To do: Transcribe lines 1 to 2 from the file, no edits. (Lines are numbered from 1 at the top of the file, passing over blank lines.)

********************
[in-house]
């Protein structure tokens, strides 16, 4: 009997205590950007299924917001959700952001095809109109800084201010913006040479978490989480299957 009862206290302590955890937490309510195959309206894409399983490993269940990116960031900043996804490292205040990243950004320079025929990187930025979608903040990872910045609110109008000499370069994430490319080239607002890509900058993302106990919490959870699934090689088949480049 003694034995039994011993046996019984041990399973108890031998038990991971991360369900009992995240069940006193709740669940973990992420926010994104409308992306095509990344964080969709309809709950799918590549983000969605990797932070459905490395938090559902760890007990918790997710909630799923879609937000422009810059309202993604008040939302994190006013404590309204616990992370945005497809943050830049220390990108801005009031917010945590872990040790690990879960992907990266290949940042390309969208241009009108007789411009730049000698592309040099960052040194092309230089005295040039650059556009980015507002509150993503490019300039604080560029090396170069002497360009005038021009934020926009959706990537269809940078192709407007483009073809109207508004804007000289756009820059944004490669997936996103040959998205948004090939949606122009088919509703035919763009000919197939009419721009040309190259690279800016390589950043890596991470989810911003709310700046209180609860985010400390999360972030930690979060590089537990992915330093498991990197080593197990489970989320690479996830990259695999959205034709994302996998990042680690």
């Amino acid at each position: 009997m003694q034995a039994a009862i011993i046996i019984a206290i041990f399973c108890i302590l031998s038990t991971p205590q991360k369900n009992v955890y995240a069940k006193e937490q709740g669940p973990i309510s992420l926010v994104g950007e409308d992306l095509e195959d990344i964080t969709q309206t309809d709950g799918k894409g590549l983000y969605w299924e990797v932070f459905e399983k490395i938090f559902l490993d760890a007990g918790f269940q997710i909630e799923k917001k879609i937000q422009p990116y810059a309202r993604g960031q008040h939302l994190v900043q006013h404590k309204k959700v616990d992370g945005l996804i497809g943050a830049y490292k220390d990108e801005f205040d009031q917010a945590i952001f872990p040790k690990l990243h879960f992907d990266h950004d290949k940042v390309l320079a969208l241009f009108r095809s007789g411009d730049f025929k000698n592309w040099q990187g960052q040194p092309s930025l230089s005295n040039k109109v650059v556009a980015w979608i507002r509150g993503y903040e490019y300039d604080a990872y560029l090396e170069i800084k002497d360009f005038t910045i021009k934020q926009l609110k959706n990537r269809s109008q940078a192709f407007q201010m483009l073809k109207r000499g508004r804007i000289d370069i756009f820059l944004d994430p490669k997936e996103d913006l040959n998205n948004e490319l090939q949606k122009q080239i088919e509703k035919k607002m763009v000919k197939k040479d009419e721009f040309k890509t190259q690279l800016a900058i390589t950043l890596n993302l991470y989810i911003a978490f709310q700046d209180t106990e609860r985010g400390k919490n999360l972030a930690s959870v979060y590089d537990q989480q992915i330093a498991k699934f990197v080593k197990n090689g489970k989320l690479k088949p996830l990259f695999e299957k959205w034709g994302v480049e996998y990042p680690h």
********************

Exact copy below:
[in-house]
């Protein structure tokens, strides 16, 4: 009997205590950007299924917001959700952001095809109109800084201010913006040479978490989480299957 009862206290302590955890937490309510195959309206894409399983490993269940990116960031900043996804490292205040990243950004320079025929990187930025979608903040990872910045609110109008000499370069994430490319080239607002890509900058993302106990919490959870699934090689088949480049 003694034995039994011993046996019984041990399973108890031998038990991971991360369900009992995240069940006193709740669940973990992420926010994104409308992306095509990344964080969709309809709950799918590549983000969605990797932070459905490395938090559902760890007990918790997710909630799923879609937000422009810059309202993604008040939302994190006013404590309204616990992370945005497809943050830049220390990108801005009031917010945590872990040790690990879960992907990266290949940042390309969208241009009108007789411009730049000698592309040099960052040194092309230089005295040039650059556009980015507002509150993503490019300039604080560029090396170069002497360009005038021009934020926009959706990537269809940078192709407007483009073809109207508004804007000289756009820059944004490669997936996103040959998205948004090939949606122009088919509703035919763009000919197939009419721009040309190259690279800016390589950043890596991470989810911003709310700046209180609860985010400390999360972030930690979060590089537990992915330093498991990197080593197990489970989320690479996830990259695999959205034709994302996998990042680690």